Synergistic antitumoral efficacy of a novel replicative adenovirus SG611-PDCD5 and daunorubicin in human leukemic cells
Authors Zhou YL, Yao QM, Zhou J, Chang Y, Li JL, Wang YZ, Wu HP, Chen YH, Liu YR, Huang XJ, Ruan GR
Received 11 March 2018
Accepted for publication 4 July 2018
Published 23 August 2018 Volume 2018:11 Pages 5121—5132
Checked for plagiarism Yes
Review by Single-blind
Peer reviewer comments 3
Editor who approved publication: Prof. Dr. Takuya Aoki
Ya-Lan Zhou,1 Qiu-Mei Yao,1 Jiao Zhou,1 Yan Chang,1 Jin-Lan Li,1 Ya-Zhe Wang,1 Hong-Ping Wu,2 Yu-Hong Chen,1 Yan-Rong Liu,1 Xiao-Jun Huang,1 Guo-Rui Ruan1
1Beijing Key Laboratory of Hematopoietic Stem Cell Transplantation, Peking University People’s Hospital and Institute of Hematology, Beijing, China; 2Laboratory of Viral and Gene Therapy, Eastern Hepatobiliary Surgical Hospital, Second Military Medical University, Shanghai, China
Background: Daunorubicin is a traditional chemotherapeutic agent that plays a pivotal role in leukemia therapy. However, the dose-related toxicity remains a considerable challenge. The apoptosis-regulating gene, PDCD5, is downregulated in various tumors, including leukemias, and may provide a potential target for the diagnosis and treatment of leukemia. The purpose of this study was to construct a triple-regulated oncolytic adenovirus carrying a PDCD5 gene expression cassette (SG611-PDCD5) and explore the combined antitumor efficacy of SG611-PDCD5 in combination with low dose daunorubicin on leukemic cells.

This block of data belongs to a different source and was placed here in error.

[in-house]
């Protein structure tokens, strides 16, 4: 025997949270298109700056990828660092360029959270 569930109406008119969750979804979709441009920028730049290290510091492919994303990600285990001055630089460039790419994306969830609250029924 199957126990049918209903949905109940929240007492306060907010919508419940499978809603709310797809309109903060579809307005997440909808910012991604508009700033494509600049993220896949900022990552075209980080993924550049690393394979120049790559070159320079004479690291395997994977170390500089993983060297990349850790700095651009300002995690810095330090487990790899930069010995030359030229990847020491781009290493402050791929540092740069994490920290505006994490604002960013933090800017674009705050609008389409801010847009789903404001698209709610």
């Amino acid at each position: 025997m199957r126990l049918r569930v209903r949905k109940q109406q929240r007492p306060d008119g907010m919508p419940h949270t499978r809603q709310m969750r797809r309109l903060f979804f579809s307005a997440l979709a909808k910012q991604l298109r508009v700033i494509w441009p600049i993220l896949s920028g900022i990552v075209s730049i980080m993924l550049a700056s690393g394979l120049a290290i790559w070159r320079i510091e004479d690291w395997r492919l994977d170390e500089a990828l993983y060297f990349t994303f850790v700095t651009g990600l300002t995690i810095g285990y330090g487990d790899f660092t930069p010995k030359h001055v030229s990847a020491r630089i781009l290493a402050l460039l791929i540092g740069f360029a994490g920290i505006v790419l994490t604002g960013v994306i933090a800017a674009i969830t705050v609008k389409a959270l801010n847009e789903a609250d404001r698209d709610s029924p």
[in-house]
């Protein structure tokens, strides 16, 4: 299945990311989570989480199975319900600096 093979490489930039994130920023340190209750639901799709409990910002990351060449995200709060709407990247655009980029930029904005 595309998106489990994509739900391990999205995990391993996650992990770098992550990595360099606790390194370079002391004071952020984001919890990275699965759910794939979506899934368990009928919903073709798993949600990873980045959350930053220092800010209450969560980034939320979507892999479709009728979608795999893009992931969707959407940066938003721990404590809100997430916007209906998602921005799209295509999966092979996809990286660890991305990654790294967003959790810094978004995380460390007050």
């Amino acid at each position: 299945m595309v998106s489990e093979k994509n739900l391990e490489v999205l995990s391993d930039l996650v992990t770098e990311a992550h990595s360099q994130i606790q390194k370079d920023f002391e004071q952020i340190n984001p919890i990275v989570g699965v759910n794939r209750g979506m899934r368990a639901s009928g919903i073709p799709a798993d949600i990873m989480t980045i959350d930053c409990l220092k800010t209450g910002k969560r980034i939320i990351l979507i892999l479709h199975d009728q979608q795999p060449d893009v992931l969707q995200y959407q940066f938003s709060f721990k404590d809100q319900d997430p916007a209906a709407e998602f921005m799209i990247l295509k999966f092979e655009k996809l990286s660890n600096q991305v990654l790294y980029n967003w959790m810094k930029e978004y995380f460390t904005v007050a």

Materials and methods: A variety of leukemic cell lines, including K562, MEG-01, KG-1a, HL-60, SUP-B15, and BV-173, were cultured according to the providers’ instructions. The insertion and orientation of all recombined plasmids were confirmed by restriction enzyme digestion and PCR. The tumor-selective replication of the constructed conditionally replicating SG611-PDCD5 and its antitumor efficacy in combination with daunorubicin were characterized in leukemic cell lines in vitro and in a nude mouse xenograft model. Cell viability was detected using cell-counting kit-8. Apoptosis was detected in whole living cells using flow cytometry and in paraffin-embedded tumor tissues using a terminal deoxynucleotidyl transferase dUTP nick end labeling (TUNEL) assay.
Results: The triple-regulated CRAd carrying SG611-PDCD5 and nude mouse xenograft models of K562 cells were successfully constructed. In vitro treatment with SG611-PDCD5 in combination with low-dose daunorubicin elicited more potent anti-proliferative and proapoptotic effects in leukemic cells in a dose-dependent manner. The Chou-Talalay analysis revealed synergistic anti-proliferative effects in all of the above cell lines. In the nude mice xenograft model, the tumor size in the control, daunorubicin, SG611-PDCD5, and combined treatment groups on day 10 were 170.1±47.8, 111.9±81.1, 60.7±12.3, and 33.2±17.5 mm3, respectively (all P<0.05). The results of the TUNEL assay showed significantly more apoptotic cells in the SG611-PDCD5 plus daunorubicin group than in the SG611-PDCD5 or daunorubicin groups alone (25±0.82, 12.5±2.27, and 7.8±2.67 apoptotic cells/field, respectively) (P<0.05).
Conclusion: The findings suggest that combined treatment with SG611-PDCD5 and daunorubicin may be a promising strategy for enhancing chemosensitivity and thus lowering the dose-related toxicity of daunorubicin in leukemia therapy.
Keywords: PDCD5 gene, oncolytic adenovirus, leukemia, gene therapy
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